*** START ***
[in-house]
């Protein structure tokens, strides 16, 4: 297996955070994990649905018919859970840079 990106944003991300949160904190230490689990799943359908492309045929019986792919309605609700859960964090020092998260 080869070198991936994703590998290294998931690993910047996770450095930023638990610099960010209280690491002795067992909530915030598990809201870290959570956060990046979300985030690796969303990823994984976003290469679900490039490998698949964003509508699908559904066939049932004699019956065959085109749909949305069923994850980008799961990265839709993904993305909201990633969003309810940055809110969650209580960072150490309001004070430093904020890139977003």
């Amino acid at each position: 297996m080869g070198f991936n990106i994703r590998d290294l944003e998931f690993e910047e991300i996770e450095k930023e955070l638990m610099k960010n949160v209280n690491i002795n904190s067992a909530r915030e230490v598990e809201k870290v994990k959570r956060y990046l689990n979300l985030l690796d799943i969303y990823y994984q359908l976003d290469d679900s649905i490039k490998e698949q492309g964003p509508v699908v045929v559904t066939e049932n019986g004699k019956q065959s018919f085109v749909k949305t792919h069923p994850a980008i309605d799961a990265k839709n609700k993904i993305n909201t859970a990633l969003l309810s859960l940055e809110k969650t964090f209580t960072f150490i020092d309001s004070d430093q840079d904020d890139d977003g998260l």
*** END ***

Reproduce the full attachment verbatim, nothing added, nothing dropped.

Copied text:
[in-house]
């Protein structure tokens, strides 16, 4: 297996955070994990649905018919859970840079 990106944003991300949160904190230490689990799943359908492309045929019986792919309605609700859960964090020092998260 080869070198991936994703590998290294998931690993910047996770450095930023638990610099960010209280690491002795067992909530915030598990809201870290959570956060990046979300985030690796969303990823994984976003290469679900490039490998698949964003509508699908559904066939049932004699019956065959085109749909949305069923994850980008799961990265839709993904993305909201990633969003309810940055809110969650209580960072150490309001004070430093904020890139977003």
């Amino acid at each position: 297996m080869g070198f991936n990106i994703r590998d290294l944003e998931f690993e910047e991300i996770e450095k930023e955070l638990m610099k960010n949160v209280n690491i002795n904190s067992a909530r915030e230490v598990e809201k870290v994990k959570r956060y990046l689990n979300l985030l690796d799943i969303y990823y994984q359908l976003d290469d679900s649905i490039k490998e698949q492309g964003p509508v699908v045929v559904t066939e049932n019986g004699k019956q065959s018919f085109v749909k949305t792919h069923p994850a980008i309605d799961a990265k839709n609700k993904i993305n909201t859970a990633l969003l309810s859960l940055e809110k969650t964090f209580t960072f150490i020092d309001s004070d430093q840079d904020d890139d977003g998260l």